Monday, June 18, 2012

5320.txt

cc: Ronald Stouffer <Ronald.StoufferatXYZxyza.gov>
date: Fri, 19 Sep 2008 04:01:15 -0700
from: Karl Taylor <taylor13atXYZxyzl.gov>
subject: Proposed experiment design for CMIP5 (revised)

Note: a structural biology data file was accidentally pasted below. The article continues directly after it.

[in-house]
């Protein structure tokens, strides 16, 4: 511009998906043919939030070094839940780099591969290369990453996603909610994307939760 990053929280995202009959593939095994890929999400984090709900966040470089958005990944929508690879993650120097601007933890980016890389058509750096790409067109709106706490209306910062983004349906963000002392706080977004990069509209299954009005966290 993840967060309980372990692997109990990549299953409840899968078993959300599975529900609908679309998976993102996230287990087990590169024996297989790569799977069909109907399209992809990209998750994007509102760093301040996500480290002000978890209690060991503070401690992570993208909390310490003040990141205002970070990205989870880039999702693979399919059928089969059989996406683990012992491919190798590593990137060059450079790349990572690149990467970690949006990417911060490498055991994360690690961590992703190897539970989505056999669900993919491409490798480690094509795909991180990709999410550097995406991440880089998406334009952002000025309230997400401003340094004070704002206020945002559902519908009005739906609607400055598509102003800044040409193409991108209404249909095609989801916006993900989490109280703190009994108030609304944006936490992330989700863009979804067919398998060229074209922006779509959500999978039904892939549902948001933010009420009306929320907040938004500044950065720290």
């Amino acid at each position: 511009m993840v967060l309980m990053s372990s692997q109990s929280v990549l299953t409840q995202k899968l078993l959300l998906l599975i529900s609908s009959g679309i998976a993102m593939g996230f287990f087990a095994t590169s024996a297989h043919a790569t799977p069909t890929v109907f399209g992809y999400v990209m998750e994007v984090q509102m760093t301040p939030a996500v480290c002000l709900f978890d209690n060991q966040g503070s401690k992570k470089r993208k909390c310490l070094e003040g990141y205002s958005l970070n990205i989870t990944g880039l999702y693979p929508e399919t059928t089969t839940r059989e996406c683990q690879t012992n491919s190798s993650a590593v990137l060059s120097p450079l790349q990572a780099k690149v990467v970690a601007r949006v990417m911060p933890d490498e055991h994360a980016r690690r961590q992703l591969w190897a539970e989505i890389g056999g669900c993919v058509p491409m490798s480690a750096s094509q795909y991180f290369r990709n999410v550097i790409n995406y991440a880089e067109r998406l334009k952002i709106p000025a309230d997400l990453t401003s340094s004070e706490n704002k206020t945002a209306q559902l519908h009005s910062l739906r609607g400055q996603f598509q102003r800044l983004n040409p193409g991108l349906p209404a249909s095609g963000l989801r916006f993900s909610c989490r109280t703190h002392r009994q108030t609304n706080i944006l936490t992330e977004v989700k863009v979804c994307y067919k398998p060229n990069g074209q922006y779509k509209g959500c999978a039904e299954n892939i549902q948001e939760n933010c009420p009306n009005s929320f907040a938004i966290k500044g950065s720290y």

to: bryant.mcavaney@lmd.jussieu.fr, Curtis Covey <covey1atXYZxyzl.gov>, Jerry Meehl <meehlatXYZxyzr.edu>, "Mitchell, John FB (Chief Scientist)" <john.f.mitchellatXYZxyzoffice.gov.uk>, mlatif@ifm-geomar.de, Tom.Delworth@noaa.gov, Andreas Hense <ahense@uni-bonn.de>, Asgeir Sorteberg <asgeir.sorteberg@bjerknes.uib.no>, Erich Roeckner <roeckneratXYZxyzz.de>, Evgeny Volodin <volodinatXYZxyz.ras.ru>, "Gary L. Russell" <Gary.L.Russell@nasa.gov>, Gavin Schmidt <gschmidtatXYZxyzs.nasa.gov>, GFDL.Climate.Model.Info@noaa.gov, Greg Flato <gflato@ec.gc.ca>, Helge Drange <helge.drangeatXYZxyzsc.no>, Jason Lowe <jason.loweatXYZxyzoffice.gov.uk>, Jean-Francois Royer <jean-francois.royeratXYZxyzeo.fr>, Jean-Louis Dufresne <Jean-Louis.DufresneatXYZxyz.jussieu.fr>, Jozef Syktus <jozef.syktus@qld.gov.au>, Julia Slingo <J.M.Slingo@reading.ac.uk>, Kimoto Masahide <kimotoatXYZxyzr.u-tokyo.ac.jp>, Peter Gent <gentatXYZxyzr.edu>, Qingquan Li <liqq@cma.gov.cn>, Seita Emori <emori@nies.go.jp>, Seung-Ki Min <seung-ki.minatXYZxyzgc.ca>, Shan Sun <ssun@giss.nasa.gov>, Shoji Kusunoki <skusunok@mri-jma.go.jp>, Shuting Yang <shuting@dmi.dk>, Silvio Gualdi <gualdi@bo.ingv.it>, Stephanie Legutke <legutke@dkrz.de>, Tongwen Wu <twwu@cma.gov.cn>, Tony Hirst <Tony.Hirst@csiro.au>, Toru Nozawa <nozawa@nies.go.jp>, Wilhelm May <wm@dmi.dk>, Won-Tae Kwon <wontk@metri.re.kr>, Ying Xu <xuying@cma.gov.cn>, Yong Luo <yluo@cma.gov.cn>, Yongqiang Yu <yyq@lasg.iap.ac.cn>, Kamal Puri <K.Puri@bom.gov.au>, Tim Stockdale <Tim.Stockdale@ecmwf.int>, Gabi Hegerl <hegerlatXYZxyze.edu>, James Murphy <james.murphyatXYZxyzoffice.gov.uk>, Marco Giorgetta <marco.giorgettaatXYZxyzw.de>, George Boer <George.Boer@ec.gc.ca>, Myles Allen <m.allen1atXYZxyzsics.ox.ac.uk>, claudia tebaldi <claudia.tebaldiatXYZxyzil.com>, Ben Santer <santer1atXYZxyzl.gov>, Tim Barnett <tbarnett-ulatXYZxyzd.edu>, Nathan Gillett <n.gillettatXYZxyz.ac.uk>, Phil Jones <p.jonesatXYZxyz.ac.uk>, David Karoly <dkarolyatXYZxyzmelb.edu.au>, D�ith� Stone <stonedatXYZxyz.ox.ac.uk>, "Stott, Peter" <peter.stottatXYZxyzoffice.gov.uk>, Francis Zwiers <Francis.ZwiersatXYZxyzgc.ca>, Toru Nozawa <nozawa@nies.go.jp>, Ken Sperber <sperber1atXYZxyzl.gov>, Dave Bader <bader2atXYZxyzl.gov>, Mike MacCracken <mmaccracatXYZxyzcast.net>, boyle5@llnl.gov, Stephen Klein <klein21atXYZxyzl.gov>, "A. Pier Siebesma" <siebesma@knmi.nl>, William Rossow <wbrossow@gmail.com>, Chris Bretherton <breth@atmos.washington.edu>, George Tselioudis <gtselioudis@giss.nasa.gov>, Mark Webb <mark.webb@metoffice.gov.uk>, Sandrine Bony <Sandrine.BonyatXYZxyz.jussieu.fr>, James Hack <jhack@cgd.ucar.edu>, Martin Miller <Martin.Miller@ecmwf.int>, Ken Kunkel <kkunkel@uiuc.edu>, Christian Jakob <c.jakob@bom.gov.au>, Kathy Hibbard <kathyh@cgd.ucar.edu>, "Eyring, Veronika" <veronika.eyring@dlr.de>, pasb@dsm-mail.saclay.cea.fr, giorgi@ictp.trieste.it, c.lequere@uea.ac.uk, naki@eeg.tuwien.ac.at, stephen.griffies@noaa.gov, Peter Cox <P.M.CoxatXYZxyzter.ac.uk>, Pierre Friedlingstein <pierre.friedlingstein@cea.fr>, Olivier Boucher <olivier.boucher@metoffice.gov.uk>, Bala Govindasamy <bala1@llnl.gov>, Jonathan Gregory <j.m.gregoryatXYZxyzding.ac.uk>, Chris Jones <chris.d.jones@metoffice.gov.uk>, "Jones, Gareth S" <gareth.s.jonesatXYZxyzoffice.gov.uk>, David Lobell <dlobell@stanford.edu>, peter gleckler <gleckler1atXYZxyzl.gov>, Cath Senior <cath.senior@metoffice.gov.uk>, Keith Williams <keith.williams@metoffice.gov.uk>, "stephen e. schwartz" <sesatXYZxyz.gov>, David Easterling <David.EasterlingatXYZxyza.gov>, Inez Fung <ifung@berkeley.edu>, Duane Waliser <duanewaliser@mac.com>, William Collins <wcollins@ucar.edu>, Ken Caldeira <kcaldeira@stanford.edu>, Dave Randall <randallatXYZxyzos.colostate.edu>, Joyce Penner <Penner@UMICH.EDU>, Anna Pirani <anna.piraniatXYZxyz.soton.ac.uk>, Bjorn Stevens <bstevens@atmos.ucla.edu>, "V. Ramaswamy" <V.RamaswamyatXYZxyza.gov>, Susan.Solomon@noaa.gov, Bin Wang <wab@lasg.iap.ac.cn>, Tianjun Zhou <zhoutj@lasg.iap.ac.cn>, Thomas Stocker <stockeratXYZxyzmate.unibe.ch>